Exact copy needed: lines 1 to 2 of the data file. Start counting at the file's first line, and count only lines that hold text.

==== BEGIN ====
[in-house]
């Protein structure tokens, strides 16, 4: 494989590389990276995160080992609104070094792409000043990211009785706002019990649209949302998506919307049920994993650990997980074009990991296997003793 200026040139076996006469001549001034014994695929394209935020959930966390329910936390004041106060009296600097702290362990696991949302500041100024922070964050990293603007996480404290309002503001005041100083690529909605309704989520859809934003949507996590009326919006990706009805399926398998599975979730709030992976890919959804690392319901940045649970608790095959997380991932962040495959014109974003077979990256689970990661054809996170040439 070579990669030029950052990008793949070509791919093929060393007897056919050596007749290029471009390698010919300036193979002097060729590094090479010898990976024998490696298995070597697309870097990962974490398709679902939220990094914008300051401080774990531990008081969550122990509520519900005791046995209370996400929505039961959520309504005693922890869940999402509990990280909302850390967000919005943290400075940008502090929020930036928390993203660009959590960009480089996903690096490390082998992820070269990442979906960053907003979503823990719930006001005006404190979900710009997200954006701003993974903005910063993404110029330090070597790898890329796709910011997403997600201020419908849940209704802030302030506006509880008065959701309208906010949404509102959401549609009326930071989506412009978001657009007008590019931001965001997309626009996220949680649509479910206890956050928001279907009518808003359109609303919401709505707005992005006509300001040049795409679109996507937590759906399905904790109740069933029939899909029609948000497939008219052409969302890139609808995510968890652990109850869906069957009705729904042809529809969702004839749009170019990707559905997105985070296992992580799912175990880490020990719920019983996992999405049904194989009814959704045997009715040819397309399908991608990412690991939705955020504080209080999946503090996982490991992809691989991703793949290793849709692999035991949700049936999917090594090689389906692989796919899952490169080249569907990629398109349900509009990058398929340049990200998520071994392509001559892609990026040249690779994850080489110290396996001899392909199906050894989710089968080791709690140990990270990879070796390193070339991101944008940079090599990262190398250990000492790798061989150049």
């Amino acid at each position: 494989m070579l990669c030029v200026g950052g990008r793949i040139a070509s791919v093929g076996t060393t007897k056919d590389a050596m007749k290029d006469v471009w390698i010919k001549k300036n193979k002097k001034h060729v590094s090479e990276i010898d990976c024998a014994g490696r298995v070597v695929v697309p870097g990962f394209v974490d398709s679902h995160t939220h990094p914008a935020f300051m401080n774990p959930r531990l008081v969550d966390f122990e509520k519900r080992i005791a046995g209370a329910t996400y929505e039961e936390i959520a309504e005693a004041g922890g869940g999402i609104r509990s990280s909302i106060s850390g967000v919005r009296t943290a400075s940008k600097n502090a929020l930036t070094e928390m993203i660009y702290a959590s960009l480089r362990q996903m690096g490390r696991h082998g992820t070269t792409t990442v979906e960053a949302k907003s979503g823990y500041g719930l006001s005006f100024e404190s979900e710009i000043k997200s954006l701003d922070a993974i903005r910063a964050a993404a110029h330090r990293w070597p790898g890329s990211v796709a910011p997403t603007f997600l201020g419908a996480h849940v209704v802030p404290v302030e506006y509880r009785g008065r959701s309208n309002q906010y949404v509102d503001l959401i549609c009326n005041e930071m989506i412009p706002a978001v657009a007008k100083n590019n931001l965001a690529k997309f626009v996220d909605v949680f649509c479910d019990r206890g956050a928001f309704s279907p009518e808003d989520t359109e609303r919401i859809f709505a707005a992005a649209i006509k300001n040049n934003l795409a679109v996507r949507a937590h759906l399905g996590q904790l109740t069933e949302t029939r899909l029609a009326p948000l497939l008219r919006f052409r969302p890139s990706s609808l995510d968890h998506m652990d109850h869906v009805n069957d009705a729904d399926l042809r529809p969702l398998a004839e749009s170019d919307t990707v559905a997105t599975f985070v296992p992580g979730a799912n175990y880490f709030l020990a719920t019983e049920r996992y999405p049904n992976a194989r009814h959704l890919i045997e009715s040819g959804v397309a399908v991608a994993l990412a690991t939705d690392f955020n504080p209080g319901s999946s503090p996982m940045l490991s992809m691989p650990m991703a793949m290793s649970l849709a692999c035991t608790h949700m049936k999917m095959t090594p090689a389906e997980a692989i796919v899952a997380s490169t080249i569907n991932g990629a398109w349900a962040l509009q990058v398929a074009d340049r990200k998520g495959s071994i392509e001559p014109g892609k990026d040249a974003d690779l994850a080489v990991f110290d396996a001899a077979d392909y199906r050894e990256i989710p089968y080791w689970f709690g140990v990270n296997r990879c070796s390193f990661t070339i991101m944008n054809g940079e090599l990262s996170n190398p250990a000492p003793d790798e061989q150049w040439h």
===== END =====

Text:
[in-house]
């Protein structure tokens, strides 16, 4: 494989590389990276995160080992609104070094792409000043990211009785706002019990649209949302998506919307049920994993650990997980074009990991296997003793 200026040139076996006469001549001034014994695929394209935020959930966390329910936390004041106060009296600097702290362990696991949302500041100024922070964050990293603007996480404290309002503001005041100083690529909605309704989520859809934003949507996590009326919006990706009805399926398998599975979730709030992976890919959804690392319901940045649970608790095959997380991932962040495959014109974003077979990256689970990661054809996170040439 070579990669030029950052990008793949070509791919093929060393007897056919050596007749290029471009390698010919300036193979002097060729590094090479010898990976024998490696298995070597697309870097990962974490398709679902939220990094914008300051401080774990531990008081969550122990509520519900005791046995209370996400929505039961959520309504005693922890869940999402509990990280909302850390967000919005943290400075940008502090929020930036928390993203660009959590960009480089996903690096490390082998992820070269990442979906960053907003979503823990719930006001005006404190979900710009997200954006701003993974903005910063993404110029330090070597790898890329796709910011997403997600201020419908849940209704802030302030506006509880008065959701309208906010949404509102959401549609009326930071989506412009978001657009007008590019931001965001997309626009996220949680649509479910206890956050928001279907009518808003359109609303919401709505707005992005006509300001040049795409679109996507937590759906399905904790109740069933029939899909029609948000497939008219052409969302890139609808995510968890652990109850869906069957009705729904042809529809969702004839749009170019990707559905997105985070296992992580799912175990880490020990719920019983996992999405049904194989009814959704045997009715040819397309399908991608990412690991939705955020504080209080999946503090996982490991992809691989991703793949290793849709692999035991949700049936999917090594090689389906692989796919899952490169080249569907990629398109349900509009990058398929340049990200998520071994392509001559892609990026040249690779994850080489110290396996001899392909199906050894989710089968080791709690140990990270990879070796390193070339991101944008940079090599990262190398250990000492790798061989150049």